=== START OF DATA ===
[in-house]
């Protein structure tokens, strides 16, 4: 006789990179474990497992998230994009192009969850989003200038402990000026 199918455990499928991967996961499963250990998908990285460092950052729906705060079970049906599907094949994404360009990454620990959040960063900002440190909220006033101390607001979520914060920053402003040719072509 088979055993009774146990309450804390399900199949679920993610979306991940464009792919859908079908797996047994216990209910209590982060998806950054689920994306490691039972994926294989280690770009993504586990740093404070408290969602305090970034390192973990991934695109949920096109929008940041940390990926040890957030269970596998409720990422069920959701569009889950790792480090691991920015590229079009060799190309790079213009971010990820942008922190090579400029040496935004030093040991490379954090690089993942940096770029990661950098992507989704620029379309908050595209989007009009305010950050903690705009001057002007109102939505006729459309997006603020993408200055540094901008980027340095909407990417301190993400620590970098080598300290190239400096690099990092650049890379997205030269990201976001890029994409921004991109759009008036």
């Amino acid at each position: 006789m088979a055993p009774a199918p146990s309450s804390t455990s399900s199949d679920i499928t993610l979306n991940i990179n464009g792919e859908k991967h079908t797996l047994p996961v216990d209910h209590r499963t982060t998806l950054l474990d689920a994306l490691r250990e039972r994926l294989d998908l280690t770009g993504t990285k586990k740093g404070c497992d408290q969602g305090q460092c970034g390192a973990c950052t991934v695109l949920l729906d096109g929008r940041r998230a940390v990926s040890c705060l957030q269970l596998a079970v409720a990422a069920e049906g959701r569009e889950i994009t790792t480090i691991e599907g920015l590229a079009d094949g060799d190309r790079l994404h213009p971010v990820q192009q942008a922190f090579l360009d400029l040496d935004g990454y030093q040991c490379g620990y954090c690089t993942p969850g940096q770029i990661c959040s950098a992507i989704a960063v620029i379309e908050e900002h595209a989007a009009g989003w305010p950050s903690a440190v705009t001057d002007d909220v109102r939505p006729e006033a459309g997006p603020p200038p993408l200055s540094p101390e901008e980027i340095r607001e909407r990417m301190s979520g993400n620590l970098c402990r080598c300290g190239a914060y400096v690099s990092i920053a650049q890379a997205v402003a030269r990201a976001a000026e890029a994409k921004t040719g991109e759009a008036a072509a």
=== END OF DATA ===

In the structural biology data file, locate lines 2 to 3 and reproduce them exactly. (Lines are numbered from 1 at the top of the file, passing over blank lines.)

């Protein structure tokens, strides 16, 4: 006789990179474990497992998230994009192009969850989003200038402990000026 199918455990499928991967996961499963250990998908990285460092950052729906705060079970049906599907094949994404360009990454620990959040960063900002440190909220006033101390607001979520914060920053402003040719072509 088979055993009774146990309450804390399900199949679920993610979306991940464009792919859908079908797996047994216990209910209590982060998806950054689920994306490691039972994926294989280690770009993504586990740093404070408290969602305090970034390192973990991934695109949920096109929008940041940390990926040890957030269970596998409720990422069920959701569009889950790792480090691991920015590229079009060799190309790079213009971010990820942008922190090579400029040496935004030093040991490379954090690089993942940096770029990661950098992507989704620029379309908050595209989007009009305010950050903690705009001057002007109102939505006729459309997006603020993408200055540094901008980027340095909407990417301190993400620590970098080598300290190239400096690099990092650049890379997205030269990201976001890029994409921004991109759009008036």
């Amino acid at each position: 006789m088979a055993p009774a199918p146990s309450s804390t455990s399900s199949d679920i499928t993610l979306n991940i990179n464009g792919e859908k991967h079908t797996l047994p996961v216990d209910h209590r499963t982060t998806l950054l474990d689920a994306l490691r250990e039972r994926l294989d998908l280690t770009g993504t990285k586990k740093g404070c497992d408290q969602g305090q460092c970034g390192a973990c950052t991934v695109l949920l729906d096109g929008r940041r998230a940390v990926s040890c705060l957030q269970l596998a079970v409720a990422a069920e049906g959701r569009e889950i994009t790792t480090i691991e599907g920015l590229a079009d094949g060799d190309r790079l994404h213009p971010v990820q192009q942008a922190f090579l360009d400029l040496d935004g990454y030093q040991c490379g620990y954090c690089t993942p969850g940096q770029i990661c959040s950098a992507i989704a960063v620029i379309e908050e900002h595209a989007a009009g989003w305010p950050s903690a440190v705009t001057d002007d909220v109102r939505p006729e006033a459309g997006p603020p200038p993408l200055s540094p101390e901008e980027i340095r607001e909407r990417m301190s979520g993400n620590l970098c402990r080598c300290g190239a914060y400096v690099s990092i920053a650049q890379a997205v402003a030269r990201a976001a000026e890029a994409k921004t040719g991109e759009a008036a072509a």